So you end up with a huge log that looks pretty much like this:
  SQL (2.2ms)  SHOW TABLES
Rendered /Users/smyp/.rvm/gems/ree-1.8.7-2011.03@toygaroo_r3/gems/actionpack-3.0.3/lib/action_dispatch/middleware/templates/rescues/_request_and_response.erb (8663.2ms)
Rendered /Users/smyp/.rvm/gems/ree-1.8.7-2011.03@toygaroo_r3/gems/actionpack-3.0.3/lib/action_dispatch/middleware/templates/rescues/_request_and_response.erb (8728.0ms)
Rendered /Users/smyp/.rvm/gems/ree-1.8.7-2011.03@toygaroo_r3/gems/actionpack-3.0.3/lib/action_dispatch/middleware/templates/rescues/template_error.erb within rescues/layout (22759.6ms)
Rendered /Users/smyp/.rvm/gems/ree-1.8.7-2011.03@toygaroo_r3/gems/actionpack-3.0.3/lib/action_dispatch/middleware/templates/rescues/template_error.erb within rescues/layout (22758.7ms

I am going back to using Passenger standalone. Ok, you loose the pretty local domain, but it works much more reliably.

Monday, 2 May 2011

nginx, rails and ubuntu - 502 bad gateway

We were getting tons of 502 errors under load, but then I stumbled across a posting in a news group.

cat /proc/sys/net/core/somaxconn

Will show you how many connections you can have. This should be 1024, because Phusion Passenger is hard coded for this value. Mine was 128!

Do this:
sudo sysctl -w net.core.somaxconn=1024

And then restart nginx.

Sunday, 1 May 2011

get-flash-videos and osx (off topic)

I travel a lot and want to watch tv shows from the UK while I am doing so. There is get_iplayer that works nicely to get BBC shows, but on occasion there are things on itv (!) I watch. For this I use 'get-flash-videos'.

I had a tough time getting this working on OSX, so in a nutshell here is what I did:

1) Get 'get-flash-videos'
The home page is here. You pull that down somewhere onto your mac (I have it in a Downloads/get-flash-videos directory).

2) Update perl!
This is the key! I know nothing about perl, but here is what I did:
perl -MCPAN -e shell

This brings up a perl shell. Perl seems to have a package manager called CPAN. You will need to update this:
install Bundle::CPAN

Then you need to install Digest:SHA and Compress:ZLIB:
install Digest::SHA1
install Compress::Zlib

3) FLVStreamer and rtmpdump
Installing FLVStreamer is non-trivial and there are other guides about that.
I download rtmpdump from here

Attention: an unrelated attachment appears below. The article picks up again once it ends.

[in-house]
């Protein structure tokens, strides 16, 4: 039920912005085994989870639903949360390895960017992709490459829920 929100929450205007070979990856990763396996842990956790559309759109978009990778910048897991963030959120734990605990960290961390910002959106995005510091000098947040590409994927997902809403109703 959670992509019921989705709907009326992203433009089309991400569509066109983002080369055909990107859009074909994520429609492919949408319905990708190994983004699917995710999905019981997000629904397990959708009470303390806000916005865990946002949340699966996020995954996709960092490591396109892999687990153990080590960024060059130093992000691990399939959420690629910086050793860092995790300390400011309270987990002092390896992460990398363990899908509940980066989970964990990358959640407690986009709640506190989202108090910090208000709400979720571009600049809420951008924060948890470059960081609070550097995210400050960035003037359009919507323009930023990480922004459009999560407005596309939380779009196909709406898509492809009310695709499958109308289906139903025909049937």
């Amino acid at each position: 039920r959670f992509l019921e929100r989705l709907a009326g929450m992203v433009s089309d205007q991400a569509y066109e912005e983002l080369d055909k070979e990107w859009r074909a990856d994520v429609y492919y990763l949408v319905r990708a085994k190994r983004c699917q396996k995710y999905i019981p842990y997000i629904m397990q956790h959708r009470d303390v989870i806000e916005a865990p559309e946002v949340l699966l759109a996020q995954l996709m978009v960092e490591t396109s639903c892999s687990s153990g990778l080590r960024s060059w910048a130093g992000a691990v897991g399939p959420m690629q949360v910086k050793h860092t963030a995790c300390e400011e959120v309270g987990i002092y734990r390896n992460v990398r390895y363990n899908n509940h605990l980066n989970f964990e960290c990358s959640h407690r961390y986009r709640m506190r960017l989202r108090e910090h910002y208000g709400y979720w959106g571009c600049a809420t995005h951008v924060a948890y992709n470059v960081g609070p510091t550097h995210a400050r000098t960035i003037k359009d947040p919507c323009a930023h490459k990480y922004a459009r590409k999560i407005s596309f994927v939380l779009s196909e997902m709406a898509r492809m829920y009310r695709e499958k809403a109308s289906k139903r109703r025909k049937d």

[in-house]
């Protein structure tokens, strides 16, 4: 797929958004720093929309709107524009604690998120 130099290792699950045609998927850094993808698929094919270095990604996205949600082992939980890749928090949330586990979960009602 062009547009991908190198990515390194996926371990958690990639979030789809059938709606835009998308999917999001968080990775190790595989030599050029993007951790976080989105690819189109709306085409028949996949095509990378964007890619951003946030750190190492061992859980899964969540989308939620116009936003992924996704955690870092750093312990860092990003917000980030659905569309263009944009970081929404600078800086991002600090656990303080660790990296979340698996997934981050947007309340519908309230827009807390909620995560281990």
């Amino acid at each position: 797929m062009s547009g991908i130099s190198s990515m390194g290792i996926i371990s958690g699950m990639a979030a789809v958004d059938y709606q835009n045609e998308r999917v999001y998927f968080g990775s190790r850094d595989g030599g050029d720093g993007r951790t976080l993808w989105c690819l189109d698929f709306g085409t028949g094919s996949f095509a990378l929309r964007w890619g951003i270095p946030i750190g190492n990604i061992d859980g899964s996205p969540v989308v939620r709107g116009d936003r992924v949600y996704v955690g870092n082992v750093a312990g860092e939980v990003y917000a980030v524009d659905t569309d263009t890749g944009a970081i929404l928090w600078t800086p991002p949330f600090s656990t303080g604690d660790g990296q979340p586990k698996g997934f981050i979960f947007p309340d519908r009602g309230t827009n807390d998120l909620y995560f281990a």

chmod +x rtmpdump
sudo cp rtmpdump /usr/local/bin/.

4) Grab video!
now you should be able to do something like:

And have it pull down an mp4. I use Handbrake to convert it for playing on the ipad.

Monday, 28 March 2011

Toygaroo on Rails

Seeing as there has been a lot of press recently about my company Toygaroo I thought I might throw out some tech info for those of you who care.
For those who don't know, Toygaroo is America's biggest toy rental company (think netflix for kid's toys). Recently - March 25th, 2011 - we appeared on the season premiere of Shark Tank - a national television show on ABC. About 4.6 million people watched the show.

The Platform
Toygaroo is a Ruby on Rails 3 application. It is based heavily on the code we wrote for, Spain's leading DVD rental company. We are running on Ubuntu 10.04 LTS. We're using Passenger 3 and Nginx (doesn't everyone?!). We're using Dalli in front of MemCached (though we've had some issues with this that I really should blog about!).

The Host
Right now we are running on Amazon EC2 service - though with Mark Cuban coming on board that might change. I am a big fan of EC2, though I think the machines are a little underpowered for what you pay.

The numbers!
In the 2 hours after the show aired we received around 70,000 page views. The basic architecture is a load balancer sitting in front of a whack of app servers. We are not using a scaling solution right now - hey, we're a start up! - so we wind up more servers if we feel we need them. It is a pretty simple process - I have a script for us to follow to get an Ubuntu server up and running in no time.

I looked into other solutions, like Varnish, but decided that Rails could handle the job with a combination of page, action and fragment caching. And I haven't been wrong so far. Even under heavy load we are getting great response time. The key - as I found out with FilmAmora - is what level to cache on. We cache 'blocks'. i.e. if you look at an index page with lots of toys we cache each toy block. That block can appear on many different pages, so it is a nice solution I find.

As time goes on I'd like to post more about how Toygaroo is coded and running as I think it will provide a nice real world example for what you can do with Rails 3. If you have any questions drop me a line (comment on here).